On 13 March 1870, Peggy Woodard, daughter of Easter Woodard, married Ebenezer McGowan, at Warren Woodard’s in Wilson County.

  • Mintus Woodard

The designation “Jr.” in this list seems to have meant “younger” rather than a parent-child relationship. I have no evidence of the relationship between Mintus Jr. and the Mintus distributed to Elizabeth Woodard (who was either very young or very old, judging by his assigned value).

On 29 December 1866, Mentus Woodard married Sarah Barnes in Wilson County.

In the 1870 census of Gardners township, Wilson County: farm laborer Mentus Woodard, 22; wife Sarah, 20; and children John, 2, and Lawyer, 2 months. (William Woodard Jr. was next door.)

In the 1880 census of Gardners township, Wilson County: farm laborer Permentus Woodard, 31; wife Sarah, 31; and children John, 12, Lawyer, 8, Cora, 6, London, James, and George, .

  • Hilliard Woodard

On 11 January 1868, Hillard Woodard, son of Mose Barnes and Winney Woodard, to Rose Ellis, daughter of Benjamin Bynum and Netty Bynum, at William Woodard’s.

In the 1870 census of Gardners township, Wilson County: farm laborer Hilliard Woodard, 25, and wife Rose, 20.

  • Jonathan Woodard

Jonathan Woodard and Margrett Woodard registered their 10-year cohabitation on 15 August 1866.

In the 1870 census of Gardners township, Wilson County: farm laborer Johnathan Woodard, 38; wife Margarett, 27; and children Everett, 9, Gray, 7, Sarah, 6, Amos, 3, Emma, 2, and Minnie, 2 months.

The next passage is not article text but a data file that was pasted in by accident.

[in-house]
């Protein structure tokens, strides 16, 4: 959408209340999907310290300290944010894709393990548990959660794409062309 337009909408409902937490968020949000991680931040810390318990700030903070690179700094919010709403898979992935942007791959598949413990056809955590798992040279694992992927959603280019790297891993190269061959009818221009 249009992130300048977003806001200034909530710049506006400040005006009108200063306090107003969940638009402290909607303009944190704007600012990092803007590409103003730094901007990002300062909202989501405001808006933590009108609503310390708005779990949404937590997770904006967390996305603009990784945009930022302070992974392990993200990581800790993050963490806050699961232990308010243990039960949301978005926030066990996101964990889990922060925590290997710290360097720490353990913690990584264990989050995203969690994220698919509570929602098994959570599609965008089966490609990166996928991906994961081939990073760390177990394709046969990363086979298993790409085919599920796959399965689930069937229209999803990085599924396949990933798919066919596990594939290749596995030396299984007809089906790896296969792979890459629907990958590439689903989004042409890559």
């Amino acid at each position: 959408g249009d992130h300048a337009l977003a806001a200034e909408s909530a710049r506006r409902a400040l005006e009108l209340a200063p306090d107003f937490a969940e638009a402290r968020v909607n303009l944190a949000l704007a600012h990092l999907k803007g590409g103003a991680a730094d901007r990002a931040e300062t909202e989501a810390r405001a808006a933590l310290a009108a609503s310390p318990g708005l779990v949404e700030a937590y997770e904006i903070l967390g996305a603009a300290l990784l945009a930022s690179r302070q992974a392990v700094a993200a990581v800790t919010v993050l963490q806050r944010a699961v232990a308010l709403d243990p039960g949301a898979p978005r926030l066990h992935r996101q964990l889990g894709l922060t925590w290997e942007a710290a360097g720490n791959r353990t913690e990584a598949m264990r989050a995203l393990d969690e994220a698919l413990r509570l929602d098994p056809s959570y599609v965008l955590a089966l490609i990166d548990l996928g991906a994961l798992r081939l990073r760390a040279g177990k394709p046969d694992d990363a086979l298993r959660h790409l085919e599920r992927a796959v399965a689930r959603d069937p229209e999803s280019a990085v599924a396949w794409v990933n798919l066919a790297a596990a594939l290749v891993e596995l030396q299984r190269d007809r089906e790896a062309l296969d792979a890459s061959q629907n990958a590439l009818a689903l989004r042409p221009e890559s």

• Rhoda Woodard and children Amos, London and Harriet

Rhoda Woodard and her children Amos, London, aged about 4, and Harriet, about 1, were allotted to James Woodard. Rhoda married Howell Woodard, son of famed Primitive Baptist preacher London Woodard and his first wife, Venus.

In the 1870 census of Gardners township, Wilson County: farm laborer Howell Woodard, 52; wife Rodah, 40; and children London, 23, Harriet, 20, Venus, 19, Ferebee, 17, Virginia, 17, Mary, 14, Sarah, 13, Penelope, 12, Rodah, 10, Puss, 6, John, 8, Kenny, 5, Fanny, 1, and Martha, 1 month.

On 19 January 1872, Amos Woodard, son of Howell and Rhoda Woodard, married Fanny Barnes in the Town of Wilson.

  • Morrison Woodard

Morrison Woodard and Martha Thorn registered their 16-year cohabitation in Wilson County on 31 August 1866.

In the 1870 census of Wilson township, Wilson County: carpenter Morrison Woodard, 47, wife Martha, 32, and children Nancy, 18, Arche, 17, Cherry, 15, Rosa, 13, Frances, 8, Jane, 7, John, 4, Martha, 1, and Mary, 2 months.

In the 1880 census of Wilson township (south of the Plank Road), Wilson County: farmer Morrison Woodard, 56, wife Martha, 45, and children Frances, 17, Jane, 15, John, 13, Martha, 11, Fena, 8, and Maggie, 3.

  • Blount Woodard

Blount Woodard and Dilcy Ruffin registered their 20-year cohabitation in Wilson County on 8 August 1866.

In the 1870 census of Wilson township, Wilson County: Blount Woodard, 43, farm laborer; wife Dilsey, 60; and children Webster, 15, Nelly, 19, and Alice Woodard, 13; plus Eliza, 19, Haywood, 9, George, 4, Alice, 6, Willie, 1, Bettie, 7 months, and Lucy Ruffin, 2 months.

  • Rachel Woodard

Rachel Woodard and Harry Newsom registered their 10-year cohabitation in Wilson County on 31 August 1866.

  • Liberty Woodard

In the 1870 census of California township, Pitt County: Lib Woodard, farmhand; wife Charlotte, 35; and children Nancy, 17, Lorenda, 16, Lucinda, 6, Buck, 4, and Puss, 1 month.

On 24 June 1882, Liberty Woodard, age illegible, son of Liberty Woodard and [mother’s first name illegible] Woodard, married Rosa Dilda, age illegible, daughter of Curtis Cotten and Ann Scarborg, in Falkland township, Pitt County.

  • Charlotte Woodard

On 28 March 1866, Charlotte Woodard married Haywood Bynum in Wilson County.

In the 1870 census of Gardners township, Wilson County: farm laborer Haywood Bynum, 35; wife Charlotte, 39; and daughter Virginia, 17.

  • Rose Woodard Jr.